London's Pulse: Medical Officer of Health reports 1848-1972

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City of Westminster 1929

[Report of the Medical Officer of Health for Westminster, City of]

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78
During the year, some 378 pigeons were trapped and 146 eggs were
taken. The same difficulties previously mentioned were experienced in a
still greater degree. There are two opposing bodies of opinion—those
who complain of nuisance from pigeons and wish them exterminated,
whilst others feel equally strongly that it is cruel to interfere with the
liberty of these birds in any way. Thus it is that as soon as the trapper's
cage appears in any public garden or space letters of protest are received
while others appear in the press. Those who oppose the trapping
endeavour to attract the pigeons away from the cages by distributing
large quantities of food at some distance. The other school of thought
complains that sufficient is not done to deal with the nuisance.
Perhaps the mean might be struck if both parties met and argued the
matter to a conclusion.
In cases where nuisance is confined to the copings and ornamental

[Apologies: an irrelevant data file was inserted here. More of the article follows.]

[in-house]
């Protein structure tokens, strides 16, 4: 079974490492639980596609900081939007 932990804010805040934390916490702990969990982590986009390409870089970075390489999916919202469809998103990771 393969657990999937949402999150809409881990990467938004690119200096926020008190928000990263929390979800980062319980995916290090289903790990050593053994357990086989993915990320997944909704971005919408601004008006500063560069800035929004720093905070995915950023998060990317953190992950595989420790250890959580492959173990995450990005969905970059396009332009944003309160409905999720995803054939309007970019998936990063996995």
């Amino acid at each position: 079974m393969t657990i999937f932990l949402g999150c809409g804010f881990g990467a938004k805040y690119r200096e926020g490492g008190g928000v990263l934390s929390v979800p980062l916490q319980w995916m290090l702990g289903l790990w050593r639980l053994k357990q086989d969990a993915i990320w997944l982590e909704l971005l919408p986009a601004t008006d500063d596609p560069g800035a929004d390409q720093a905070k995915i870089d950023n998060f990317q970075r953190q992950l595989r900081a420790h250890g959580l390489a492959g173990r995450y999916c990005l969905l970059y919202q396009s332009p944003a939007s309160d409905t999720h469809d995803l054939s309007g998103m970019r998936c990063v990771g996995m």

cornices of lofty buildings, the suggestion that these roosting places might
be wired in with coverings of fine wire-netting has been adopted in many
cases with satisfactory results.
Noise.—The "mechanization of living in modern conditions (if the
word may be borrowed from its military context), particularly in large
centres of population, has resulted in the perpetuation of noise to such an
extent that many see in it a menace to the public health. It is perhaps
one of the drawbacks of the progress of civilization. It is certain that
noise of particular pitch or repetitive character can cause nervous exhaustion
and perhaps nervous disease of functional nature. Loss of sleep,
interference with concentration and other contributions to loss of human
efficiency may in some cases be justifiably attributed to noise.
* The Corporation of Edinburgh has taken the matter up in the interests
of public health, but so far has been unable to persuade Parliament to
grant powers of suppression. The difficulty seems to lie in defining unreasonable
or unnecessary noise, preventable noise, noise capable of
mitigation and noise dangerous to health. Should action be confined to
noise arising from any trade, occupation or business ? That would leave
untouched the roysterers who make night hideous. Street drilling by day
or by night is harrowing, but it is "necessary " noise and would also be
immune from legislation.
Private individuals in "Westminster have been successful in obtaining
injunctions at common law for disturbance caused by the music of powerful
organs in cinemas in the neighbourhood of their dwellings.
* Since the above was written, Edinburgh has obtained powers from Parliament
in an Act which contains a section devoted to the prohibition of noise as a nuisance.
It is hoped that similar powers may be requested and granted for London.


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